Wednesday, August 25, 2010

Here in DENVER!

I arrived yesterday afternoon in Denver. I had purposely picked a window seat when I bought my ticket, so I could see the mountains when we landed, but yesterday's haze hid the view.
I could see just the thinnest trace of the legendary peaks.

After a slight baggage guffaw(please note: gate checked baggage doesn't always appear miraculously where you expect it to post flight), I was on my way to Tracy's car, already packed with gear for the upcoming trip. Canoeing and Connection- 17 single cancer survivors venturing over 3 days on the Colorado River- is finally about to happen.

Lots to do before then. Today was a doozy. Tracy, Kat (one of the guides) and I just got back from a huge restaurant supply superstore. This place is only for the SUPER serious. Normally you can only get into this place if you own a restaurant---but Kat had a connection.

Let me tell you- this place makes Sam's Club look like a roadside stand. We are talking orange jackets that they supply you with so you can roll your industrial cart through the giant meat freezer. Here Kat and Tracy pose with only some of the stuff we then carted off and packed into Tracy's SUV. The final bill was probably about half what we would have paid in a typical grocery store.

Tracy and I just finished stuffing everything into every inch of freezer and fridge space she had and threw the rest in coolers filled with ice. Pheewww!
I guess it hit me that the trip, a plan that's been in the works for months, has finally arrived. Tracy is a total wonderwoman---I'm just trying to keep up with her. She dreamed up this program on a wing and a prayer and gathered all of us together to help her achieve it. We've got such a fun adventure ahead. Tomorrow we will put our canoes in a town called Loma. Our final destination is Westwater Utah. Below is a map of our basic route.

This is going to be it for a while...pretty hard to blog on the river, folks... but I will surely update when I'm back home safe and dry. Hope everyone is enjoying their own last "summer hurrahs."

Wednesday, August 4, 2010

Does illness make you tougher?

Read my subject title and answer the question posed in it to yourself...
Sure, the way it is written it almost tricks you to answer in the affirmative.
However I bet before I framed it that way you wouldn't have thought that.

Sure, people always told me I was "strong" for having fought for so many years...but physically strong? I learned to let go of that identity. It's only in the last few months that I have I been fighting for that physical strength again.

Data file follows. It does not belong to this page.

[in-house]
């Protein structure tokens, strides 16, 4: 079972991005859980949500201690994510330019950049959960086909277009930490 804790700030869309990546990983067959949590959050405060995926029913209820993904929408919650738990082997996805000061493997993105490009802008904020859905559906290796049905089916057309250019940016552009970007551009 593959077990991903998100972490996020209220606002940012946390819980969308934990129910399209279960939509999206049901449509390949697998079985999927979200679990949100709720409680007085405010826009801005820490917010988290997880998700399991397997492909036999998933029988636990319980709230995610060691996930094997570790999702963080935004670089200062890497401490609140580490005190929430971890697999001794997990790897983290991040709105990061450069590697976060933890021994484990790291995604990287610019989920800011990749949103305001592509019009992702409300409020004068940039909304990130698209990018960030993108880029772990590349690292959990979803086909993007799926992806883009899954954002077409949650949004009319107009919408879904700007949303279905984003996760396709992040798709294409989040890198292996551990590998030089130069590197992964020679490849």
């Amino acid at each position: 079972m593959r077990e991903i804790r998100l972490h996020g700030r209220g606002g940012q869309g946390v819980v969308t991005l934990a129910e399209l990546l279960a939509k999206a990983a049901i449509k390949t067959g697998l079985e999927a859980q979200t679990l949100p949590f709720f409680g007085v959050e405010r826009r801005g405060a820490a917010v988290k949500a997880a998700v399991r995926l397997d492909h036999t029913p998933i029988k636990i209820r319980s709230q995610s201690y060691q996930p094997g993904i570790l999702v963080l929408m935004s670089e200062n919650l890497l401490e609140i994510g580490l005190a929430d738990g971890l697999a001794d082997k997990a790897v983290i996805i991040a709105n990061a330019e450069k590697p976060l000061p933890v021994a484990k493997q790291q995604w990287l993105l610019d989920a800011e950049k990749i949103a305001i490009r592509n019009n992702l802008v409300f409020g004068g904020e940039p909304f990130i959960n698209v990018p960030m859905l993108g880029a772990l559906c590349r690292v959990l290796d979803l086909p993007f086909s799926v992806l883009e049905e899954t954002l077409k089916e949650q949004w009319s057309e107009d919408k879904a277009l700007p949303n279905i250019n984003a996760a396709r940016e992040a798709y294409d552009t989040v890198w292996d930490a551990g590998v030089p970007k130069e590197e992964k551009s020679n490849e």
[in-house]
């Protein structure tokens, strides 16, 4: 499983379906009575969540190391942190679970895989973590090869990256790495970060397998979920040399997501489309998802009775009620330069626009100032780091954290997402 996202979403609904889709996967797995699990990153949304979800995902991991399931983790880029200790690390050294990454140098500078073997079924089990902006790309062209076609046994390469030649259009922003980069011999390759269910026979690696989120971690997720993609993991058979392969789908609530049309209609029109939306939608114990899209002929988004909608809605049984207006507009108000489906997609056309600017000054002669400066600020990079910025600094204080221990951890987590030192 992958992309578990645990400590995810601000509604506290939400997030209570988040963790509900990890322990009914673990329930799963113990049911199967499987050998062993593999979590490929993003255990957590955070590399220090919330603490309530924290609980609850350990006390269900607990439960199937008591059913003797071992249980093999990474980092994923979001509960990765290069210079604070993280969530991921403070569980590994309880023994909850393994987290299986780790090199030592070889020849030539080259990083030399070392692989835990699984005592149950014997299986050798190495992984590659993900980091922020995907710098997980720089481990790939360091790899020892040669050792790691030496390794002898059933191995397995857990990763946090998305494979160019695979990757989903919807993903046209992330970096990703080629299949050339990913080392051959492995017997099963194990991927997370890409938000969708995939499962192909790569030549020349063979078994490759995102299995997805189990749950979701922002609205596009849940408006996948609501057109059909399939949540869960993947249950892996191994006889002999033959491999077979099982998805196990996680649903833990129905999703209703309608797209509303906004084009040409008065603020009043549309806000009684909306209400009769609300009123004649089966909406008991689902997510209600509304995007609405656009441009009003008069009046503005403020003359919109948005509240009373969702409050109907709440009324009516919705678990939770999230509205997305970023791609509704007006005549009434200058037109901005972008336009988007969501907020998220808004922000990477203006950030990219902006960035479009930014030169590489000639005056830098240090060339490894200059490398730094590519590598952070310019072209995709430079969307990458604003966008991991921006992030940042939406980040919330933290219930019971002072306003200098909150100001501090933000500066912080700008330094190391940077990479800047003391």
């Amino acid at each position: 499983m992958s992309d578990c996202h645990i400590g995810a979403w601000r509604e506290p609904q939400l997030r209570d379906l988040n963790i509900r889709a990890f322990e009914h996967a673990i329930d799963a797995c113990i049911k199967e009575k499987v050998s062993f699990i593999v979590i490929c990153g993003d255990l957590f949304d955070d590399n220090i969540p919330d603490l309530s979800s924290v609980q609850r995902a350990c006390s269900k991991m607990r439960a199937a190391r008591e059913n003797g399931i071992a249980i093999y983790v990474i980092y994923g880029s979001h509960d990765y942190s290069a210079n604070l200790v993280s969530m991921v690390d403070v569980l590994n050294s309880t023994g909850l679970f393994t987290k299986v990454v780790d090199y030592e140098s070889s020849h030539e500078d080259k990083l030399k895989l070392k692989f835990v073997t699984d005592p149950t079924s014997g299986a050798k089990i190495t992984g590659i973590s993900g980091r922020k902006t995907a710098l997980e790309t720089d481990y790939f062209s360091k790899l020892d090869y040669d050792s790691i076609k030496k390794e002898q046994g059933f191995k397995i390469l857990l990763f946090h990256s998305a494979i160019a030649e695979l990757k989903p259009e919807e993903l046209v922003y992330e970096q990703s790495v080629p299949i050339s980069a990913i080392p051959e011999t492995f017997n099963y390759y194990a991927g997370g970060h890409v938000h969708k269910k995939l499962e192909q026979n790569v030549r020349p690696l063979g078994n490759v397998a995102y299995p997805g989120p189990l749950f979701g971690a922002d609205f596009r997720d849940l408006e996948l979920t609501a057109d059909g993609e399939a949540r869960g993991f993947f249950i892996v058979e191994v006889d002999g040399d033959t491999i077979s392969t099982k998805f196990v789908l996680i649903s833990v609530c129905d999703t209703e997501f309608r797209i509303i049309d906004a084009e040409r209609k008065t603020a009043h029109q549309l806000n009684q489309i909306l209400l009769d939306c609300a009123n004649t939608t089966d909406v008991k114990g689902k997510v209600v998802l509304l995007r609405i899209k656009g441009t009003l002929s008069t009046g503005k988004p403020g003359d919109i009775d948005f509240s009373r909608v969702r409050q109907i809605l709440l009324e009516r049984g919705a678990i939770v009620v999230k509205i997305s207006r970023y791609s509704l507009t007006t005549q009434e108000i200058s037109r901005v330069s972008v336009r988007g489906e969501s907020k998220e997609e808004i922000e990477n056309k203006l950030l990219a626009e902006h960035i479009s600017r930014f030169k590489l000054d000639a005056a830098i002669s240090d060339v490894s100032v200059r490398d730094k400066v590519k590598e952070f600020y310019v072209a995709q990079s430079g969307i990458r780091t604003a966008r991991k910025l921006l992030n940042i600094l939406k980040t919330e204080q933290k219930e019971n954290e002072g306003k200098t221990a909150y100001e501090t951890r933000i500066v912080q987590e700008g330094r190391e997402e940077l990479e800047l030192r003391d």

In my quest to run my first ever 5K my eyes have opened. There are so many of us who begin to realize that coming out of illness we want something more.
Many times that comes in the form of an athletic challenge.

I found out one of our i[2]yers here in Rochester Peter Kull has run two triathlons in the last month or so...and he is only a year out from diagnosis...GO PETER! And you read about Val in my last post.

But today I want to share with you a little bit about a fellow cancer comrade from Ithaca. Maki's story will blow you away... and I asked her if I could share it with you.
She is pictured here with her husband Jeff (they had just finished the Cayuga Lake Triathlon)

I first met Maki two years ago at our first Stupid Cancer boot camp in Syracuse (formerly called the OMG cancer conference). I hadn't gotten as much of a chance as I would have liked to talk with her and at the time she was going through treatment for lung cancer and slipped out of the conference early.

It wasn't until a few weeks ago while flipping through a fitness magazine when I saw her face, and read her name that I knew solidly she had beaten her disease beyond all expectations! As I read the article I immediately began to tear up. I was so incredibly in awe of her iron will and determination. And you will be too.

Whether it is possible or not is not what is important---whether you have a stellar time on the clock or a ribbon or a medal, or prance around with an elite crowd of competitors is insignificant. That is not the success story and that is not the point. Afterall- we can't all be Lances. It's not even about getting to the finish lane.

The thing about cancer or illness that can make you tough is that when you re-enter life you have to start seemingly all over to 'figure it out' again. You have to push yourself. It's when you push yourself and redefine who you are supposed to be--that's what takes your breath away. The path is often more winding and more challenging---but you keep keep believing.

When you get a second chance in life---it's hard to resist that urge to try. bet...pretty damn tough.